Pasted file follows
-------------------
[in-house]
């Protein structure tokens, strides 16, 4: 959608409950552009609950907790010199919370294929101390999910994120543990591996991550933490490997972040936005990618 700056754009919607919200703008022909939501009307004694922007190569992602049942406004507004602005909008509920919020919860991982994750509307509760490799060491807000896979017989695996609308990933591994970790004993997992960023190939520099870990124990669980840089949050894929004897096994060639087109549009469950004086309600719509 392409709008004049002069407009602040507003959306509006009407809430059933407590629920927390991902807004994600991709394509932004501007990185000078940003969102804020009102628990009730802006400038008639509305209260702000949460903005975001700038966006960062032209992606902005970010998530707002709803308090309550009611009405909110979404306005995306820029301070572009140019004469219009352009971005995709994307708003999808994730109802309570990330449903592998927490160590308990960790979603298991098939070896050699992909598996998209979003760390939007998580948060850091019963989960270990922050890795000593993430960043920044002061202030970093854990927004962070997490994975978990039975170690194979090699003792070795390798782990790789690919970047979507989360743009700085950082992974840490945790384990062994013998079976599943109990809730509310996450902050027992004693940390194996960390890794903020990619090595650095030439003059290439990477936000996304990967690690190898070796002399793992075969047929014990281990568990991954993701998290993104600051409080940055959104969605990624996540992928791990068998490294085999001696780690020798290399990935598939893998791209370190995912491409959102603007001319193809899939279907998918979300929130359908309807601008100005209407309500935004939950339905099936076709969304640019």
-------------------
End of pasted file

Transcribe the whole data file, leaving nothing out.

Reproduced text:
[in-house]
């Protein structure tokens, strides 16, 4: 959608409950552009609950907790010199919370294929101390999910994120543990591996991550933490490997972040936005990618 700056754009919607919200703008022909939501009307004694922007190569992602049942406004507004602005909008509920919020919860991982994750509307509760490799060491807000896979017989695996609308990933591994970790004993997992960023190939520099870990124990669980840089949050894929004897096994060639087109549009469950004086309600719509 392409709008004049002069407009602040507003959306509006009407809430059933407590629920927390991902807004994600991709394509932004501007990185000078940003969102804020009102628990009730802006400038008639509305209260702000949460903005975001700038966006960062032209992606902005970010998530707002709803308090309550009611009405909110979404306005995306820029301070572009140019004469219009352009971005995709994307708003999808994730109802309570990330449903592998927490160590308990960790979603298991098939070896050699992909598996998209979003760390939007998580948060850091019963989960270990922050890795000593993430960043920044002061202030970093854990927004962070997490994975978990039975170690194979090699003792070795390798782990790789690919970047979507989360743009700085950082992974840490945790384990062994013998079976599943109990809730509310996450902050027992004693940390194996960390890794903020990619090595650095030439003059290439990477936000996304990967690690190898070796002399793992075969047929014990281990568990991954993701998290993104600051409080940055959104969605990624996540992928791990068998490294085999001696780690020798290399990935598939893998791209370190995912491409959102603007001319193809899939279907998918979300929130359908309807601008100005209407309500935004939950339905099936076709969304640019």